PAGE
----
They will either file charges or ask you to pay the money back. Of course they can do both. If it is more than $1000 in Montana it will be a felony.
Answer Applies to: Montana
Your options are to come clean to the victims and hope for the best, or stay silent and hope they don't find out. If the victims find out and report it to the police, you may be contacted and possibly arrested and charged. An attorney can advise and help you but probably can't entirely stop the wheels you've set in motion.
Answer Applies to: California
What amount of money is involved? This is necessary to know whether it is a felony or a misdemeanor.
Answer Applies to: California
Depending on the amount in question and your relationship with them, they may not pursue any criminal charges against you. Otherwise, depending on the amount at issue, you may be facing a felony, however, you are likely exposed to probation as a result of your clean record. Stay well.
Answer Applies to: Alabama
You should hire legal counsel immediately and make no further statements to your employer or to police without an attorney. Often, if it is a first offense, serious penalties and even a criminal conviction can be avoiding. The strategy for defense would depend on the particular facts of the case.
Answer Applies to: Minnesota
I would need more details since fraud can be many things with many different degrees of seriousness and with many different amounts of money or merchandise involved and thus with a wide range of different possible charges and convictions and punishments. You should hire an attorney and disclose all the facts and circumstances.
Answer Applies to: New York
This will depend mostly upon whether or not you have been arrested or have reason to believe that charges are being filed against you. The extent of any financial gain received as a result of the fraud will also be factored into possible sentencing. If you believe that charges are going to be filed against you or you have been arrested then you should hire a criminal defense attorney in your area as soon as possible to begin work on your defense.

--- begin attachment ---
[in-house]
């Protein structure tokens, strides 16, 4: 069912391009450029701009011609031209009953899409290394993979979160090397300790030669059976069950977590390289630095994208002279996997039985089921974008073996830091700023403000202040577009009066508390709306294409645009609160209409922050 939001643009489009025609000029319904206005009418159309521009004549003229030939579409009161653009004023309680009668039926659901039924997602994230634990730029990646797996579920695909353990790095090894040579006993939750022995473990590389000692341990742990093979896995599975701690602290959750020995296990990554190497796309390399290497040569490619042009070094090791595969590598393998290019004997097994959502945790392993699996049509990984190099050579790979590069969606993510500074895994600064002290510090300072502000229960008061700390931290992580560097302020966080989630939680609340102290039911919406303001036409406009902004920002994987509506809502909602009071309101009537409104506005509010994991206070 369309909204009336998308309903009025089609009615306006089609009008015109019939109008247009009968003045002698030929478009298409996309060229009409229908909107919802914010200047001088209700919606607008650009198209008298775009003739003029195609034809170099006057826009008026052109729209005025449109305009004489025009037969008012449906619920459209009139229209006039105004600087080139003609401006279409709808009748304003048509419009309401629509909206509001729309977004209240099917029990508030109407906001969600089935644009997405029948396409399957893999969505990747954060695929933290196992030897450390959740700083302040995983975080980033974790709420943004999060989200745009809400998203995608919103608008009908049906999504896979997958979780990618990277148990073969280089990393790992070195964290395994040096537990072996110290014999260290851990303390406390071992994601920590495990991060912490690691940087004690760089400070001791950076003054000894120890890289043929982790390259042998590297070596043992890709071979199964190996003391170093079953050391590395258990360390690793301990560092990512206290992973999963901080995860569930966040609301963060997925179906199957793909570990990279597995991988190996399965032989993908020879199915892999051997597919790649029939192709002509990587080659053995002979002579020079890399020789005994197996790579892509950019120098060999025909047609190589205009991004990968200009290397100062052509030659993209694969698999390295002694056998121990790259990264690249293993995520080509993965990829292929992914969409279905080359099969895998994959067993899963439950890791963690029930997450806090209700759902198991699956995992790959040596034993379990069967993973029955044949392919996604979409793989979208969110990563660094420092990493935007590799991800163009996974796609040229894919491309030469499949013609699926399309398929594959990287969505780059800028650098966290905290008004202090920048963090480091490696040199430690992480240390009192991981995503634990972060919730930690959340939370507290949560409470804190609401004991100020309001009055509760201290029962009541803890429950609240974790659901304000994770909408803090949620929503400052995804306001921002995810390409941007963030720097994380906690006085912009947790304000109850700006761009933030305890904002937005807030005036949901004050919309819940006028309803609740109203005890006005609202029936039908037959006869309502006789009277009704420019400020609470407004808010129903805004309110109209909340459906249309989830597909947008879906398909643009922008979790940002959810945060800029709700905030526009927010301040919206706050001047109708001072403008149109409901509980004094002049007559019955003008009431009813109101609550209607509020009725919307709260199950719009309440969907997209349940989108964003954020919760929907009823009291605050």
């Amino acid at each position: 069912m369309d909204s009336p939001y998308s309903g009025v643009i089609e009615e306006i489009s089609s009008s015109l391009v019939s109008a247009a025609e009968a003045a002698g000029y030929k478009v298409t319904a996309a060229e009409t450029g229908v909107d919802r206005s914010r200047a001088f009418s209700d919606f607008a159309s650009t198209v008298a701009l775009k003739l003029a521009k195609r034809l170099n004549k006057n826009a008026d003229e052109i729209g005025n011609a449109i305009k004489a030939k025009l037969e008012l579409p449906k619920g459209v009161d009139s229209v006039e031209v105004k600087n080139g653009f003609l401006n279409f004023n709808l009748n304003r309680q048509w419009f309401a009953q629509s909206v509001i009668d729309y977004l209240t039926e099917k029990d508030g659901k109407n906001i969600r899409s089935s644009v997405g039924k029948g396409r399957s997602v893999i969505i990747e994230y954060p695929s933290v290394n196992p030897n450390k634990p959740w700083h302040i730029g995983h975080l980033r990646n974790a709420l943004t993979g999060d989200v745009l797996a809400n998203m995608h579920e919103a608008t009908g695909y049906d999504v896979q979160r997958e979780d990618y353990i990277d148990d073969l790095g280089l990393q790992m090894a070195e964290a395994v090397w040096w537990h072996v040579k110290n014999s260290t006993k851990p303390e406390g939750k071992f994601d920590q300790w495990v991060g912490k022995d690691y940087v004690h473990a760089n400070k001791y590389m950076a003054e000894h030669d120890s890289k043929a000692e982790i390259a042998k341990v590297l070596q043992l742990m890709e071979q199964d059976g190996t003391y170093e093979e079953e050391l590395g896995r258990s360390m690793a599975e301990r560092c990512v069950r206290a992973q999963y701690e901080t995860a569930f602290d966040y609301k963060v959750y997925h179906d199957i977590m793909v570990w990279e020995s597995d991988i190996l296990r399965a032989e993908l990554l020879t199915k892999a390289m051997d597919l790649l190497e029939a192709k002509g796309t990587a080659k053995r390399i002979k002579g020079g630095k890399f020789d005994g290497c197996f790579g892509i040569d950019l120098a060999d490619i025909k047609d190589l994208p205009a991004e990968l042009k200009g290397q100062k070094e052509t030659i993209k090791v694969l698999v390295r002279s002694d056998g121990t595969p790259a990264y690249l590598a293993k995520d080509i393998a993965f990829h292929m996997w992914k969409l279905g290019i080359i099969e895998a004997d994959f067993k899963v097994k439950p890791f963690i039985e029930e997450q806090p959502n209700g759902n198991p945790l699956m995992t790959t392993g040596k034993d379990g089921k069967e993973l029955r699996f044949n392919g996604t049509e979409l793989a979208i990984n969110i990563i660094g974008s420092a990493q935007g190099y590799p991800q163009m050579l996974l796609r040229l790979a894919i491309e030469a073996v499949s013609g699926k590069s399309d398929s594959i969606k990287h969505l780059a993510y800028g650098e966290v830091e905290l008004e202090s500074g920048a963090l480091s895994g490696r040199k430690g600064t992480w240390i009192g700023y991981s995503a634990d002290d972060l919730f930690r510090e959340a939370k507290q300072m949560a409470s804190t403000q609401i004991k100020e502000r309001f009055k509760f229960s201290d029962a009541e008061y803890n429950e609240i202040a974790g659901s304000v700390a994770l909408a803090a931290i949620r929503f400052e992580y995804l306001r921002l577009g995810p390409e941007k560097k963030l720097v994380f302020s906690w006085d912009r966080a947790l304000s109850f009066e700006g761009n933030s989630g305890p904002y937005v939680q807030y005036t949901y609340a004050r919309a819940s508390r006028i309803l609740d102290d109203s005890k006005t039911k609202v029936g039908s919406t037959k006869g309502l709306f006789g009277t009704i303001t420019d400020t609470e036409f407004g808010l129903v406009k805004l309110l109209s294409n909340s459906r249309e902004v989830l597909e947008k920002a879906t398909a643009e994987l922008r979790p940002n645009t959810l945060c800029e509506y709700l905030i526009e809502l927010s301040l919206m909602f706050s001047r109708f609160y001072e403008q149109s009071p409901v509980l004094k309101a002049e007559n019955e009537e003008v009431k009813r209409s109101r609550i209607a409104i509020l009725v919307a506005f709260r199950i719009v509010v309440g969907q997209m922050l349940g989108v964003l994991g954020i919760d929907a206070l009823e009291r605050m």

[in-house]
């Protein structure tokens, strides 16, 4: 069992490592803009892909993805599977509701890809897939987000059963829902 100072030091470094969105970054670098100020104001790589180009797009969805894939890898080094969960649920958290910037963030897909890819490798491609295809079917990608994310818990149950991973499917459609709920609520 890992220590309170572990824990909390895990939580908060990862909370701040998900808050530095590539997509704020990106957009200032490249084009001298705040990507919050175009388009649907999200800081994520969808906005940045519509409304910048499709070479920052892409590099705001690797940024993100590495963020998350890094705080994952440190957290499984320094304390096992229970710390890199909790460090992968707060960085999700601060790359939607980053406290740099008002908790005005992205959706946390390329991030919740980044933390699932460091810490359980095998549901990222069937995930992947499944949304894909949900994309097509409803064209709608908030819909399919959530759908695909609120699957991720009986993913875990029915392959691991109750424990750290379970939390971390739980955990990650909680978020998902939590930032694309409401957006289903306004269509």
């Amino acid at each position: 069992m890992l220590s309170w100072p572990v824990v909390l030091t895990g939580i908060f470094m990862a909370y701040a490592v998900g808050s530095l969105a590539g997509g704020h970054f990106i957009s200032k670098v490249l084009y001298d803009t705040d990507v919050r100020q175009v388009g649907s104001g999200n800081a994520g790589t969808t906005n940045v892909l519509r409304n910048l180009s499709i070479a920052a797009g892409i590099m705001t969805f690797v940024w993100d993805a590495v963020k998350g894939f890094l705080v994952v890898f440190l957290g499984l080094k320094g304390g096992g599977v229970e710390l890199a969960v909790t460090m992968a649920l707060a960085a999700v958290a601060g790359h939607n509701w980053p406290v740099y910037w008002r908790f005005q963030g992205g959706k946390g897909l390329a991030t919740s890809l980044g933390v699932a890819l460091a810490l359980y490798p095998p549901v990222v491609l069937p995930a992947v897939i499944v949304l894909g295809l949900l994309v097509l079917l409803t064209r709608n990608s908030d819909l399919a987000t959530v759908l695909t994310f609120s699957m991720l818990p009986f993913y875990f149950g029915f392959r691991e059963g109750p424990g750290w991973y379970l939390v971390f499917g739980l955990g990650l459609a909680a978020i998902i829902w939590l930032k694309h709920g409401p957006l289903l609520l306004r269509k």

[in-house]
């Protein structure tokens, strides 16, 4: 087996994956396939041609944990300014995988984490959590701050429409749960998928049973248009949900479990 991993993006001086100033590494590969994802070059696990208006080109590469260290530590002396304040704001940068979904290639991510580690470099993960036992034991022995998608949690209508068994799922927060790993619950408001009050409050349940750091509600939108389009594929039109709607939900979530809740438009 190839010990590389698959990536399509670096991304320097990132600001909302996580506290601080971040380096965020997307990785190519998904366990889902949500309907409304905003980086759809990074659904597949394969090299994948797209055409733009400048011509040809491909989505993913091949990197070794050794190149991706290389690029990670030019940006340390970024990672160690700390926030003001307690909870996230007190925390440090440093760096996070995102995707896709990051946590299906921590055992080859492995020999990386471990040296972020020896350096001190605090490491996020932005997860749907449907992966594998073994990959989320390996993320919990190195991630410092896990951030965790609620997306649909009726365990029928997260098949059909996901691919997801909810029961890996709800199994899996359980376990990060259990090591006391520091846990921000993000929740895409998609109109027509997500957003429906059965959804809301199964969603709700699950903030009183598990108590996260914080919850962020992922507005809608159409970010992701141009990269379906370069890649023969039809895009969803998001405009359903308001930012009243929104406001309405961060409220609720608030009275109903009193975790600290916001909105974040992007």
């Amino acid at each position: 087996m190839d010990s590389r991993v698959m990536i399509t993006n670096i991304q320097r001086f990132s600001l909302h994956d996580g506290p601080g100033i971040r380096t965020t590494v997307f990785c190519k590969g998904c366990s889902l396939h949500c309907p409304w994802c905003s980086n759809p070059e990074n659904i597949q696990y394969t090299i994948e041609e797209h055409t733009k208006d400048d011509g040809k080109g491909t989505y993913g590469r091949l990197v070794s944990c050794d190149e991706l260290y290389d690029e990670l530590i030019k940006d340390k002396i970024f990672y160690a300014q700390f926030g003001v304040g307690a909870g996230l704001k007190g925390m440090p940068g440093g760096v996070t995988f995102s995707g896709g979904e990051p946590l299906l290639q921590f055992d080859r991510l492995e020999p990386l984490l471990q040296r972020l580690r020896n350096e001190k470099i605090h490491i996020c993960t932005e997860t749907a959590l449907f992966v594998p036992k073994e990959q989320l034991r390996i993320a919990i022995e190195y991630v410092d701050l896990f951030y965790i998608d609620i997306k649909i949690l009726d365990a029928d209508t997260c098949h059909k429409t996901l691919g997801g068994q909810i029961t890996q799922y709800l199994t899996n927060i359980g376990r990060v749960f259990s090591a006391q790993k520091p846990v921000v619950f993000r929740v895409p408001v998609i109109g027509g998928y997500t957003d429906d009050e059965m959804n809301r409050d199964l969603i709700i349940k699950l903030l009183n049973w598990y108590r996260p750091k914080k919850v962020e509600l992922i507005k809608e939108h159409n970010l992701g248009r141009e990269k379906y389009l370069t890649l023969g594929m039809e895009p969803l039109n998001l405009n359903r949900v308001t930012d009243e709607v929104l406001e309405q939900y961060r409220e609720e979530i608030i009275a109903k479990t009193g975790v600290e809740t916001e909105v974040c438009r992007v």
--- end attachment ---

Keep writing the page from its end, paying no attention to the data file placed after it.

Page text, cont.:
Answer Applies to: Louisiana
You need to call and schedule an appointment. Without knowing the facts, I cannot really help you, but I have handled cases where there has been financial fraud that had not been discovered by the employer. My client came and we worked through it nicely. Thank you.
Answer Applies to: Oregon
First, what type of fraud? Have the owners reported it to the police? Ultimately, if it is reported, it will be up to the prosecuting attorney to determine whether any criminal charges will be brought. Until there is a decision as to any possible criminal charges, there is no way of determining what may happen to you.
Answer Applies to: Michigan
Your question is vague, to say the least. Everything I can tell you is conjecture, as nothing has happened to you, yet. You do not say in which way you committed the fraud, or if the victim is aware of your misdeeds/ What can happen is hard to predict. Depending on your relationship to the victim, and the amount stolen, will probably have an impact of what will occur next. Before doing anything, it is advisable to talk with an attorney who can give you information on how to proceed. If summoned to questioning by any law-enforcement agency, take counsel with you. If the victim merely wants you to repay his damages, be sure to get a release of any liability, civil or criminal before paying him back. If arrested, depending on who you victimized and how much you stole, will determine how you are charged, misdemeanor or felony, IF charges are pressed in the first case. You could be sentenced to anything from probation to prison, again depending on what you did. Contact an attorney.
Answer Applies to: Illinois